Nov. 25 (UPI) -- Three National Guard bases and a Navy Reserve base were selected to receive new C-130J Super Hercules cargo planes, the U.S. Air Force announced on Wednesday.
Louisville Air National Guard Base in Kentucky, McLaughlin ANGB in West Virginia and Naval Air Station Joint Reserve Base in Texas are set to start receiving eight new aircraft each in the coming year.
Savannah ANGB in Georgia is also scheduled to receive C-130Js "if they become available in the future," officials said in a press release.
The Lockheed Martin-built planes are improvements over earlier C-130 variants they will replace, and offer reduced manpower requirements and operating and support costs, providing life-cycle cost savings, the Air Force said.
The C-130J climbs faster and higher, flies farther at a higher cruise speed, and takes off and lands in a shorter distance than its predecessors.
The new planes are equipped with integrated digital avionics and state-of-the-art navigation, including a dual inertial navigation system and GPS.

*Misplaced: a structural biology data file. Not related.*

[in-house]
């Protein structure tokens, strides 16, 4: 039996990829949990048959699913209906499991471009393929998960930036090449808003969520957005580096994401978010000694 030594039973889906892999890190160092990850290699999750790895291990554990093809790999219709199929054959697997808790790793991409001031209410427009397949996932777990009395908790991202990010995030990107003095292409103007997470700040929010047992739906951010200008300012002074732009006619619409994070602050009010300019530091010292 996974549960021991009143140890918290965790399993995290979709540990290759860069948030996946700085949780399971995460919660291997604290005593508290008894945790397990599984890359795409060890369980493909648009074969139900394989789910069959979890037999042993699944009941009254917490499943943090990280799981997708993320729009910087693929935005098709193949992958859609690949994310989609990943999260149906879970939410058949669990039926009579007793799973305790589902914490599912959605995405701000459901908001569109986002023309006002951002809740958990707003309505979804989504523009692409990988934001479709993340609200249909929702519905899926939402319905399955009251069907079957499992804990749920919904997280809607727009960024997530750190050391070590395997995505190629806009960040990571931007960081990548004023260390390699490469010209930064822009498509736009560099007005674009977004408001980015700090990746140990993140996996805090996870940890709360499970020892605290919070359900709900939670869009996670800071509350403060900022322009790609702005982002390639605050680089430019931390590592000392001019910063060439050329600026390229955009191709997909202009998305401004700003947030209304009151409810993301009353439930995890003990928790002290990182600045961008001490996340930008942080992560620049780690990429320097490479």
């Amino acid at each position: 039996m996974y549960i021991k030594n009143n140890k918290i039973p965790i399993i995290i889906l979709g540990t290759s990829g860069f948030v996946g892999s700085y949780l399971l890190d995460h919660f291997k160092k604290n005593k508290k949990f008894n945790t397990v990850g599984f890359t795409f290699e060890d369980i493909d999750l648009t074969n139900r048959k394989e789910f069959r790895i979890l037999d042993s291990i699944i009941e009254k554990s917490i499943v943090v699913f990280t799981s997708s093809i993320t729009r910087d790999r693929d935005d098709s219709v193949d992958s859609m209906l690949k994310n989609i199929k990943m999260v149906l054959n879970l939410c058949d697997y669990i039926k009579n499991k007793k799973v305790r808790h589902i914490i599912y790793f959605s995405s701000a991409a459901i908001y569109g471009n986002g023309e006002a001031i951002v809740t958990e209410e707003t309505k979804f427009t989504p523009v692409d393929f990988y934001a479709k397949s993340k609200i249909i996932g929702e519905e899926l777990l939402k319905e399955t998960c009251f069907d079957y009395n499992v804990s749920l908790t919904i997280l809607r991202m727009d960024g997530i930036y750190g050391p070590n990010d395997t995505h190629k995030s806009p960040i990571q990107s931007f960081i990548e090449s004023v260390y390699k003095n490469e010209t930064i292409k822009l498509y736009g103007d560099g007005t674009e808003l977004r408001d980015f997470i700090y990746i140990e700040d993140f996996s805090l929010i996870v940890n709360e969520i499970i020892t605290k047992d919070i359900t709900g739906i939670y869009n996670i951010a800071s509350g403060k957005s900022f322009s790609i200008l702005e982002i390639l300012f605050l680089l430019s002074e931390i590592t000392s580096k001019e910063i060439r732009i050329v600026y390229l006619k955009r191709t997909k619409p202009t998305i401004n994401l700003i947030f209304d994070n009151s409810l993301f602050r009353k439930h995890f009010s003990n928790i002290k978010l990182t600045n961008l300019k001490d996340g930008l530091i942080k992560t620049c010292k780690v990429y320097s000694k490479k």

The aircraft also include fully integrated defensive systems, low-power color radar, new turboprop engines with six-bladed all-composite propellers and improved fuel, environmental and ice-protection systems.
"The West Virginia National Guard is exceptional and has worked tirelessly to ensure the 130th Airlift Wing in Charleston is the best home for the Air National Guard C-130J," Sen. Joe Manchin, D-W.Va, said in a joint statement with Sen. Shelley Moore Capito, R-W.Va.
"The men and women of our National Guard are able to fulfill an expanded role with more capable and modern aircraft, and I know that our National Guard will continue to represent West Virginia well," the senators said.
The head of the House Armed Services Committee, though, suggested that placement of the new planes in Georgia was an attempt by the Air Force to influence the state's Senate election races.
The decision "could mar the service's historically repeatable, transparent, and deliberate strategic basing process, which until now has helped insulate basing decisions from political influence," Smith said.
Smith added including Georgia in the Air Force's basing decision "inherently politicizes the announcement amidst the ongoing Senate runoffs in the state."